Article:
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Biden’s Tax Enforcement Target of $700 Billion Won’t Be Easy

Tougher tax enforcement is one of the least controversial pieces of President Biden’s economic agenda, a way to raise revenue without raising taxes. As the Biden plan advances, there are crucial open questions on how much money it will generate and how well the Internal Revenue Service will implement it.

The administration has said its multipronged approach — costing $80 billion over a decade for enforcement staff, technology and information-gathering from Americans’ bank accounts — could net $700 billion.

The Biden administration’s search for a bipartisan deal to finance about $4 trillion in infrastructure spending, family benefits and other priorities is leading lawmakers to focus on tax enforcement. While Republicans aren’t fully sold on the administration’s IRS plan, they aren’t implacably opposed to the general idea. House Speaker Nancy Pelosi (D., Calif.) said the topic came up when Mr. Biden met top congressional leaders Wednesday as Republicans repeated their opposition to raising taxes on corporations and high-income households.

“So what other pay-fors are there?” Mrs. Pelosi said Thursday. “Some other sources of funding include the people who are not paying taxes,” she added.

The IRS, shrunken after years of flat budgets, would face serious challenges hiring and training skilled workers and reversing declining audit rates. Once legislation is written, official congressional estimates could be more conservative than administration projections, and lawmakers are still figuring out where they agree.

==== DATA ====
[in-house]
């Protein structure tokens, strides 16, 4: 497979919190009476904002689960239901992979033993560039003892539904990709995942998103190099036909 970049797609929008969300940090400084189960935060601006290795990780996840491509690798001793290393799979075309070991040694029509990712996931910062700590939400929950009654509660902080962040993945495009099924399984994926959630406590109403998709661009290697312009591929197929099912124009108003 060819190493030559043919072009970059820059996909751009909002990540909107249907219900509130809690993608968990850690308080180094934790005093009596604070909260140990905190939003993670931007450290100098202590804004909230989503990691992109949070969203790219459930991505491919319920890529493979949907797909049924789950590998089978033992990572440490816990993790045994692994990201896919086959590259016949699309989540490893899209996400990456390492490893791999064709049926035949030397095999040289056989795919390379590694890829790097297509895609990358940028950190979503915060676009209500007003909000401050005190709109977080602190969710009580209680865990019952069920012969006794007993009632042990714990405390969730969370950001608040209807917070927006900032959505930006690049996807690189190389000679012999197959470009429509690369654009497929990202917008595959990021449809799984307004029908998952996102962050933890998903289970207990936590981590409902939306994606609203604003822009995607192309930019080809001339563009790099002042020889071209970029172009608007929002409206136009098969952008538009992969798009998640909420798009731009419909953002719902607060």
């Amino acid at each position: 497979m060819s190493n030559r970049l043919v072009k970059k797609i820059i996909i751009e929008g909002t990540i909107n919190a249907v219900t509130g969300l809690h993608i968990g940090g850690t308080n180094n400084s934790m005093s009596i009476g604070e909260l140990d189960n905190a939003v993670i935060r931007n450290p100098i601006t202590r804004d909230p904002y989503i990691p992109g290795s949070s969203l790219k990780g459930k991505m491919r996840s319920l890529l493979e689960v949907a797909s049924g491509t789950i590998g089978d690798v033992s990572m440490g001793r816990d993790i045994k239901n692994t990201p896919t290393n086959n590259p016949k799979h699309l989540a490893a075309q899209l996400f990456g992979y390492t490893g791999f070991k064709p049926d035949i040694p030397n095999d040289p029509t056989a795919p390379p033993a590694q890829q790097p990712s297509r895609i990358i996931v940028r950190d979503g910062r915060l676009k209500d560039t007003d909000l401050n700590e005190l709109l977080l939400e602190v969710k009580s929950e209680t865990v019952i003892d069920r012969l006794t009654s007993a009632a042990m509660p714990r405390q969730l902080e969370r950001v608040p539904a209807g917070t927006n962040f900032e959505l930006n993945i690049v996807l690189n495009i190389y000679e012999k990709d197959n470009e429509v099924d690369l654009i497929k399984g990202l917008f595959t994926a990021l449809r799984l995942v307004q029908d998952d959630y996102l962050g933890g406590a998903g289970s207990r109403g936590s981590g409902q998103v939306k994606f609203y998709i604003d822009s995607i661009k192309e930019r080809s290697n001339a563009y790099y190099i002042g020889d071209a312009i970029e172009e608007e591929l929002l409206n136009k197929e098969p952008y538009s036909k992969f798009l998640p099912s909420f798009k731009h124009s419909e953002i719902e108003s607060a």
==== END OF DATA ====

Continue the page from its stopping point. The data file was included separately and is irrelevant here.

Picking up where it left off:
“There’s real money here,” said Rich Prisinzano, director of policy analysis at the Penn Wharton Budget Model, a research group that estimates that the administration’s plan could produce $480 billion over a decade and another $879 billion in the five years after that.

“Whether it’s $700 billion or $500 billion in 10 years is unclear,” said Mr. Prisinzano, who is less sanguine about the deterrent effects of tax enforcement than the administration is. “It’s definitely more than $1 billion.”

The threshold question is this: How much money is there? How big is the tax gap, the difference between taxes owed and taxes collected?